You don't want to know how many folks come here every week wanting to know how to recover their important files.

You should keep at least TWO copies of ANY files that are of any importance to you.

Now, to the partitions. If you have a separate partition for the operating system and you create a backup image of that partition you can restore that partition without having to restore or re-install any of the other data, prgrams, etc., on the computer.

That in itself should be reason enough to have at least TWO partitions.

To carry the same thought forward you probably don't add programs very often so that partition won't have constant changes. Imaging that partition would make it easier to restore in the event it should be necessary.

Now, the stuff that does change alot are your personal files. You pay cash to download a song and your computer crashes. There goes your song. If you have at least three partitions then you can image them at different intervals and still keep up to date backups.

This is in addition to the other advantages mentioned above.

Now to the practical side of things. Laptops come with the OS and usually a set of programs pre-installed. This can make it more difficult to setup the drive as I described above.

I don't use OEM computers so I don't have much experience with the different methods employed to load and restore the data on the drive. I am pretty sure you can still do what I described above with your system.

Look at the link below for some partitioning strategies.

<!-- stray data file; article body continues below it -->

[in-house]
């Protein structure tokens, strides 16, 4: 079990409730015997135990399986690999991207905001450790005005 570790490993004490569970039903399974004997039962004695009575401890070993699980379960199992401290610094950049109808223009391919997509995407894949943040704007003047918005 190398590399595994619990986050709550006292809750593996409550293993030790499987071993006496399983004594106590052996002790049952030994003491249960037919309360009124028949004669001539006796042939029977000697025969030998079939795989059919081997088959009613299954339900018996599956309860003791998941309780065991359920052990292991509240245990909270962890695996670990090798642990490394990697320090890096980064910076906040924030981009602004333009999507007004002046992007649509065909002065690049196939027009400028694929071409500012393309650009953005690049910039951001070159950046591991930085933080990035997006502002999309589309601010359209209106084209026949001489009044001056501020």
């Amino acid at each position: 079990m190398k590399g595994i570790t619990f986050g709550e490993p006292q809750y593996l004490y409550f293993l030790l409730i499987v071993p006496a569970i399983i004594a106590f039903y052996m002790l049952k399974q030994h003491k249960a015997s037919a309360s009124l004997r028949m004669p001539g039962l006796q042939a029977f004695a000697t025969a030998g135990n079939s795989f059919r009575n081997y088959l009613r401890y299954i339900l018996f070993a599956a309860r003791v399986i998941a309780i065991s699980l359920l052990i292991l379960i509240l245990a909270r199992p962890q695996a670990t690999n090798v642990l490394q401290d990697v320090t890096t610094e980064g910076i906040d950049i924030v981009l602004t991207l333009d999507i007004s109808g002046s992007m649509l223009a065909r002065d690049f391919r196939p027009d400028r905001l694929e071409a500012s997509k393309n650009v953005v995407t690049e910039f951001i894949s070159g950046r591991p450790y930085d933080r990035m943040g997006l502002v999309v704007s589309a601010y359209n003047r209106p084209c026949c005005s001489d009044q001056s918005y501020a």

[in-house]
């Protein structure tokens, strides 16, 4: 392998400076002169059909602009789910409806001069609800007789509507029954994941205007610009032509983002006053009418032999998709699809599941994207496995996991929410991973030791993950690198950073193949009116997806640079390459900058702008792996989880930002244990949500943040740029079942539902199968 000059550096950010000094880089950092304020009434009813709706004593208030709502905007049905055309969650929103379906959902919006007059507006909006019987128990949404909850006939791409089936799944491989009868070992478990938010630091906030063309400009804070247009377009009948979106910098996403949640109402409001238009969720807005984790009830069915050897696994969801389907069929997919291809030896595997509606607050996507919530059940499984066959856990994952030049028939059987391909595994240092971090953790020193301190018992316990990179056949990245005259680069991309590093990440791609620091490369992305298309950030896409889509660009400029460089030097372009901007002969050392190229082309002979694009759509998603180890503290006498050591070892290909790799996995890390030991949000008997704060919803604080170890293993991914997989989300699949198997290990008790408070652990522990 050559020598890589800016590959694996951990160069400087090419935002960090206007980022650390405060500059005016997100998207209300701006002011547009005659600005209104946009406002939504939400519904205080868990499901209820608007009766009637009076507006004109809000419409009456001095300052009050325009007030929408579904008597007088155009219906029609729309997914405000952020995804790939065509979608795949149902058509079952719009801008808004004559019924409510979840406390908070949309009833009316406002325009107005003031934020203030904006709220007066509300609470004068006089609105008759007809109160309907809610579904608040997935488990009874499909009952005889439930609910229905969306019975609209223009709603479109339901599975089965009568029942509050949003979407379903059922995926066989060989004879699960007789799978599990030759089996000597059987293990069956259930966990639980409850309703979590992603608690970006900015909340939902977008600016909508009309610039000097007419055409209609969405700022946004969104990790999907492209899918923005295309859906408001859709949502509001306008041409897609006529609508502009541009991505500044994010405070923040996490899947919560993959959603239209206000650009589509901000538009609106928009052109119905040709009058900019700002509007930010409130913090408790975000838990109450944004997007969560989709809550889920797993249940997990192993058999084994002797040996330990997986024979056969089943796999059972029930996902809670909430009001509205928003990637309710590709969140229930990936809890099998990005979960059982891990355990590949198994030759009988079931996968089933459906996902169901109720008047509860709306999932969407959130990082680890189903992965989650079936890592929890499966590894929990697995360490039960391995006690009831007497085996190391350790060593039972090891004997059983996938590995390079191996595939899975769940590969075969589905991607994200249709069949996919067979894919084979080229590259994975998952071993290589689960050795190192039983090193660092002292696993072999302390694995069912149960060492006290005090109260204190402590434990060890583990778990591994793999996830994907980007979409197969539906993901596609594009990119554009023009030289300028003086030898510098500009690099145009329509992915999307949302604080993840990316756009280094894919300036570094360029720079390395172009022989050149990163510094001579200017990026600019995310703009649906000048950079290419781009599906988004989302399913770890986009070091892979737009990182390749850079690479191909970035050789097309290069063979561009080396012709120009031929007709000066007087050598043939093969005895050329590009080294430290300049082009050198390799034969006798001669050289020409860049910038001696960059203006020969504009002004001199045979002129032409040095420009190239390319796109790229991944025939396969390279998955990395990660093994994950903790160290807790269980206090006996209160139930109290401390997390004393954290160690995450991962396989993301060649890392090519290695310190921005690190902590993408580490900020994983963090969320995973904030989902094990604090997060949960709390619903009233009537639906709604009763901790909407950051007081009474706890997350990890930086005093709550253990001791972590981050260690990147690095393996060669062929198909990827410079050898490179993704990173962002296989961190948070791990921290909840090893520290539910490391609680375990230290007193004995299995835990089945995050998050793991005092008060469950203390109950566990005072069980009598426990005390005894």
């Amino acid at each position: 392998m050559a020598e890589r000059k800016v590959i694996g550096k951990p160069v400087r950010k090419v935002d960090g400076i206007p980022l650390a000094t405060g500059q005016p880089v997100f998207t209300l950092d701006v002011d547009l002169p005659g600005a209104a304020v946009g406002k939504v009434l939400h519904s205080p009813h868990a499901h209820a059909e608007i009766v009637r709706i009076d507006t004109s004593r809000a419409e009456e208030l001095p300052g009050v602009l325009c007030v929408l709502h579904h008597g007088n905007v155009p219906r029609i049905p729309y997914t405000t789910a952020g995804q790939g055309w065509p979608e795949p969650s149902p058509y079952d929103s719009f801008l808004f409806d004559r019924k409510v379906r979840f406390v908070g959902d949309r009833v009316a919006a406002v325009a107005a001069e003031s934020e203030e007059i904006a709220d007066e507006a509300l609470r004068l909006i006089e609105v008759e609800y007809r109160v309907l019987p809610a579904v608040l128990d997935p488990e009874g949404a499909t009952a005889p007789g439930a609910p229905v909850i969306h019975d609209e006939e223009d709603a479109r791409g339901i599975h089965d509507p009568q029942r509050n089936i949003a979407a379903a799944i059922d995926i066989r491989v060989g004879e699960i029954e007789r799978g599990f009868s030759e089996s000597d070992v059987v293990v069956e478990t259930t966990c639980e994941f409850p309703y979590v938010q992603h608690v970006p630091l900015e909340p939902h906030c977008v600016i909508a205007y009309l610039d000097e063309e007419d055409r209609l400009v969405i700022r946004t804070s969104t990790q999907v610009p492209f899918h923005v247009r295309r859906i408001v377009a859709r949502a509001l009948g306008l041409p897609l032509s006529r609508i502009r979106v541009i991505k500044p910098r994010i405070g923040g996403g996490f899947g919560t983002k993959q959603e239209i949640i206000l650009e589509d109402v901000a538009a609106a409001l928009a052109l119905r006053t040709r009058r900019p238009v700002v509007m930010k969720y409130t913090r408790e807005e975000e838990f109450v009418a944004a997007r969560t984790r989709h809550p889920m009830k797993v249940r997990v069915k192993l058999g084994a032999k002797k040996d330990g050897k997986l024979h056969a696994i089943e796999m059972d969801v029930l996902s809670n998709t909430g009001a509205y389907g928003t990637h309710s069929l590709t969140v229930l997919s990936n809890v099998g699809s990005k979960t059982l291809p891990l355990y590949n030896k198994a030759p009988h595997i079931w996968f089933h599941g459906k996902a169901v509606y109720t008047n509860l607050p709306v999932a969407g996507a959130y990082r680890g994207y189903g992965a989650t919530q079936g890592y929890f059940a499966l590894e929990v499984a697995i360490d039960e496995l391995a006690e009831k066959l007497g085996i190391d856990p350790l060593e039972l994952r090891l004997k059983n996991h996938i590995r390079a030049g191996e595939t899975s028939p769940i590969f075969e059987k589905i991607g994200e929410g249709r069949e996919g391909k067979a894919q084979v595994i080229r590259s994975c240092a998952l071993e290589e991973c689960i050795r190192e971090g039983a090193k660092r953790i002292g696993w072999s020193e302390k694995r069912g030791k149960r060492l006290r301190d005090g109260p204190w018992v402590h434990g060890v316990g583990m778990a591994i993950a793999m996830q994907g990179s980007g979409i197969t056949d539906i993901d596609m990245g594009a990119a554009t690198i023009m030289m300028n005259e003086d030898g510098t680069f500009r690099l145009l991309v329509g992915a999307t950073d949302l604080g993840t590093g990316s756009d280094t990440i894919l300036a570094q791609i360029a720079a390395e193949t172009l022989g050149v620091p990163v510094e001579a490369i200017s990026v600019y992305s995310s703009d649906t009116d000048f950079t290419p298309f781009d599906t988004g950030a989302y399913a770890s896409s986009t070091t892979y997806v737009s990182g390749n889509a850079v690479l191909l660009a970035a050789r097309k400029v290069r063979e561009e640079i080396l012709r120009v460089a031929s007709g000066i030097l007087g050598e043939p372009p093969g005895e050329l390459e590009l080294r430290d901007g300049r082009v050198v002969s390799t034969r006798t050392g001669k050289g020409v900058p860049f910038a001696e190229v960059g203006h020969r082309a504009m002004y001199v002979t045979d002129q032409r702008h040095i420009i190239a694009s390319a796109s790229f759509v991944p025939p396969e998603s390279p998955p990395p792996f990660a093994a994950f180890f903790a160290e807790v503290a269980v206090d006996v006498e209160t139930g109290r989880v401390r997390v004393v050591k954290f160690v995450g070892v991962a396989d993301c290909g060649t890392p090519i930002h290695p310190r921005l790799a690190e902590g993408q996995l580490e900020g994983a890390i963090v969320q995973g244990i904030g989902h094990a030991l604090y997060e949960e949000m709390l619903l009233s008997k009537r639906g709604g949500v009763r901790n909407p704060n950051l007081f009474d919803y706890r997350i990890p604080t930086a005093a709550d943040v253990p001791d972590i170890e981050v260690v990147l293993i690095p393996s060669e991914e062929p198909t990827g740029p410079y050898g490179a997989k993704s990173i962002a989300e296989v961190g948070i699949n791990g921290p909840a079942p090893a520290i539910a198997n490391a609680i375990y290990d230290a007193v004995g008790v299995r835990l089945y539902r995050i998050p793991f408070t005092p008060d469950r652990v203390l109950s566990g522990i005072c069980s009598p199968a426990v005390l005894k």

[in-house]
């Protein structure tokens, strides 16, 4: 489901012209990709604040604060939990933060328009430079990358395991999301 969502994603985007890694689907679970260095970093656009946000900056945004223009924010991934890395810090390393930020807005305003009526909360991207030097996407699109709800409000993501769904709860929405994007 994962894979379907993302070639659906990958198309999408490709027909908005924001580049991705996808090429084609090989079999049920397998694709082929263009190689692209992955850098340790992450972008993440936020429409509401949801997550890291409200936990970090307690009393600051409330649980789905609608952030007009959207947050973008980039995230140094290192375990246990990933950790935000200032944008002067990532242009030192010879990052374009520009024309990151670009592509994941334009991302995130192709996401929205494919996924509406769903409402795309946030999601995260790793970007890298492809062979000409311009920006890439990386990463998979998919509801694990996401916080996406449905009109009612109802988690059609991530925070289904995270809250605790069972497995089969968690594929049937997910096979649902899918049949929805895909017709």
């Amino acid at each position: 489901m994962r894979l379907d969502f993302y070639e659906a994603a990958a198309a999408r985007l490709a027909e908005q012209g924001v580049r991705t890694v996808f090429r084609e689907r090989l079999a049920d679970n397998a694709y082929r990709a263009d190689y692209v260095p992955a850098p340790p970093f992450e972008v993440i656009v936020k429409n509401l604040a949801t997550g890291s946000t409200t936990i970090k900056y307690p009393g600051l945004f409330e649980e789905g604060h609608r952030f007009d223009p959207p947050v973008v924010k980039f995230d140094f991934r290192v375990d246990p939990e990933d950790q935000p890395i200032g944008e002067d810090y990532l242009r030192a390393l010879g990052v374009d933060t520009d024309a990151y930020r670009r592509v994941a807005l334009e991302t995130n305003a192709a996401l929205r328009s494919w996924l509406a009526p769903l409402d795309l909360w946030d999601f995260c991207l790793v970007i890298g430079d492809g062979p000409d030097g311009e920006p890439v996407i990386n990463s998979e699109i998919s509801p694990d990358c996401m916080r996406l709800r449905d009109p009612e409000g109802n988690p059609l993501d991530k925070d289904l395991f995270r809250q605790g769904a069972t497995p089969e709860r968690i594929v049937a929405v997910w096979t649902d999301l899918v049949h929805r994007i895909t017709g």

http://partition.radified.com/


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#6
January 13, 2009 at 06:59:13
OtH covered it pretty well.

I have one comment to add concerning this though: "You should keep at least TWO copies of ANY files that are of any importance to you."

It's all well & good to have backups on a different partition, but if the HDD dies, you're out of luck. Make sure one of those backup copies is on a 2nd HDD (internal or external), or a thumbdrive, or burned to disc.


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#7
January 13, 2009 at 07:13:56
jam is correct. I normally push optical media. For some reason I neglected to mention it this time. There are many different things that can happen to your computer. Best to have copies totally separate from the computer.

The more important the data the more hoops you jump through. Off site storage of a third or fourth copy covers pretty much any contingency. Theft, fire, etc. That is where optical media shines. It is relatively cheap and easy to make 2 or 3 copies of a disk, once you have the first built.


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#8
January 13, 2009 at 08:33:45
That really helps! Thanks so much for everyone's posts. I am going to set up two separate partitions for sure. I also read when typing in the size of partition 1 (for OS and applications) it should be 11000. Then I'll put the rest on a separate partition?

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#9
January 13, 2009 at 10:01:01
Echo the optical storage advice; but trust not totally memory stick(s) yet. They have been known to fail and also are easily "lost"... They also have a limited number of (re)formats and rewrites allowed (from wot I have red) - and thus one day may let you down...; but it is a large number nonetheless.

They are really more useful for transporting data etc; and also short term - not too critical use...?